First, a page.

BB Back Issues
Rusty Wessel, our back Issue’s Chairman, has been working hard trying to attain the early issues of Buntbarsche Bulletin so they can be reprinted. He has been successful and we are in the process of attaining and reprinting these impossible to find issues so they can be reprinted and made available for all ACA members to complete their collections.
The BOT has approved allocating $3,000 per year for three years from the Paul V. Loiselle Conservation Fund to help finance an in situ Madagascar cichlid breeding project. This project should help maintain these critically endangered cichlids for future generations. These funds came from individual donations, ACA member contributions and corporation’s generosity. These donations are acquired through hard work by the Babes in the Cichlid Hobby. When Pam Chin, Carolyn Estes and Pam Marsh send out their notices for donations, please give generously because all of the funds go towards cichlid research and cichlid conservation and we whole heartedly thank them for their efforts.
Cichlid Room Companion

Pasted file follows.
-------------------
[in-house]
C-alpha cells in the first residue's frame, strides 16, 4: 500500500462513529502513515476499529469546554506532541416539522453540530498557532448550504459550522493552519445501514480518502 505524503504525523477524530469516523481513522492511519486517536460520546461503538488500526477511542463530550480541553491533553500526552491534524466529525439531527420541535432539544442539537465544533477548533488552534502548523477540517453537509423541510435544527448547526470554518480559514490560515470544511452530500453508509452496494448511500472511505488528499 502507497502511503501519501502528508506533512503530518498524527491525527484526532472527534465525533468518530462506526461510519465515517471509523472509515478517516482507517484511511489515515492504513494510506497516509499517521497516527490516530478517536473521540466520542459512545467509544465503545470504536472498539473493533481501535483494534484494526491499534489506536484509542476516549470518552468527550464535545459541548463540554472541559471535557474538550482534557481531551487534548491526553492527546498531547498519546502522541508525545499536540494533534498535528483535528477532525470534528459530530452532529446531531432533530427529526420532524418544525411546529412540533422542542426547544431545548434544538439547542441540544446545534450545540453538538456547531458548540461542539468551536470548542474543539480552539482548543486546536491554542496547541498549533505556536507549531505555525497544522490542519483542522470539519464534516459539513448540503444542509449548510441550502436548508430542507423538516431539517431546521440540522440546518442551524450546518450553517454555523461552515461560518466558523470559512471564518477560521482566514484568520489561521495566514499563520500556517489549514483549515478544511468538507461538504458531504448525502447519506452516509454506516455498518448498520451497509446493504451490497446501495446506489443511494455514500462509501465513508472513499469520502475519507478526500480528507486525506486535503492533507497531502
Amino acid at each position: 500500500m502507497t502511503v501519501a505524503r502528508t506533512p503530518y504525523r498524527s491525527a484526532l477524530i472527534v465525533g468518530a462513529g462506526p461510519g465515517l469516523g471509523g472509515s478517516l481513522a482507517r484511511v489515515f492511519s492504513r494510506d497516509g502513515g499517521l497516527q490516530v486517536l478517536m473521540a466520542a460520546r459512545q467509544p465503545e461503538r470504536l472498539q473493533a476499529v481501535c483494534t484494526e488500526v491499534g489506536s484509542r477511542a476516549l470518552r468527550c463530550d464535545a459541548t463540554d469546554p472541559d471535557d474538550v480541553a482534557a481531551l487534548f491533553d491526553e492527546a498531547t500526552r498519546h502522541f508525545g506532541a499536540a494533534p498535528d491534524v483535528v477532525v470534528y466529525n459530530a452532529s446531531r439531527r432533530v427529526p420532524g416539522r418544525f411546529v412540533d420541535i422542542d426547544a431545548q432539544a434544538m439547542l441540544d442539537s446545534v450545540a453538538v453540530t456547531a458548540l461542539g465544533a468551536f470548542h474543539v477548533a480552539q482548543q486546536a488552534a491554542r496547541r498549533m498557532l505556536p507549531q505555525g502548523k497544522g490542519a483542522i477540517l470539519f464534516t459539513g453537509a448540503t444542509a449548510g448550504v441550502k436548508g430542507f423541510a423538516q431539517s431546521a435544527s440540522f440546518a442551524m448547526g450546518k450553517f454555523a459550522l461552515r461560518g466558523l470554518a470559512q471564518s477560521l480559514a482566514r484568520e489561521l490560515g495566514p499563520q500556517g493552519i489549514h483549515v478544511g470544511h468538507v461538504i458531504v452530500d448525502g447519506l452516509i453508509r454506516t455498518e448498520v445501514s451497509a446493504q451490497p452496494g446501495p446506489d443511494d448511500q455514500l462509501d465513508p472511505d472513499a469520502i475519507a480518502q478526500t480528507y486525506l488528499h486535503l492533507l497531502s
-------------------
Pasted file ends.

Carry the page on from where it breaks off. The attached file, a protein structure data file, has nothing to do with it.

Slowly but surely Sean is getting members hooked up to the Cichlid Room Companion (CRC). Everyone has to be entered one member at a time but it is happening so your patience is appreciated.
Thanks to all of you, the ACA membership for your patience as the ACA BOT work hard to get things back on track for a better ACA.
Adventures in Cichlidom
If you remember last time, I told you that my friend Dan’s father built a plywood tank with a glass viewing pain that was the envy of all of us. His Oscars had plenty of room to roam and breed! Man o man! He had big beautiful breeding Oscars. So, what could I do? I told my Dad.
Dad. If you never got to meet my Dad, you missed out on someone truly special. He was the best. So, when he heard that Dan’ father built him a tank he set out to build one for me. And so starts the saga of the 130. (Pronounced hunnert ‘n thirty, of course.)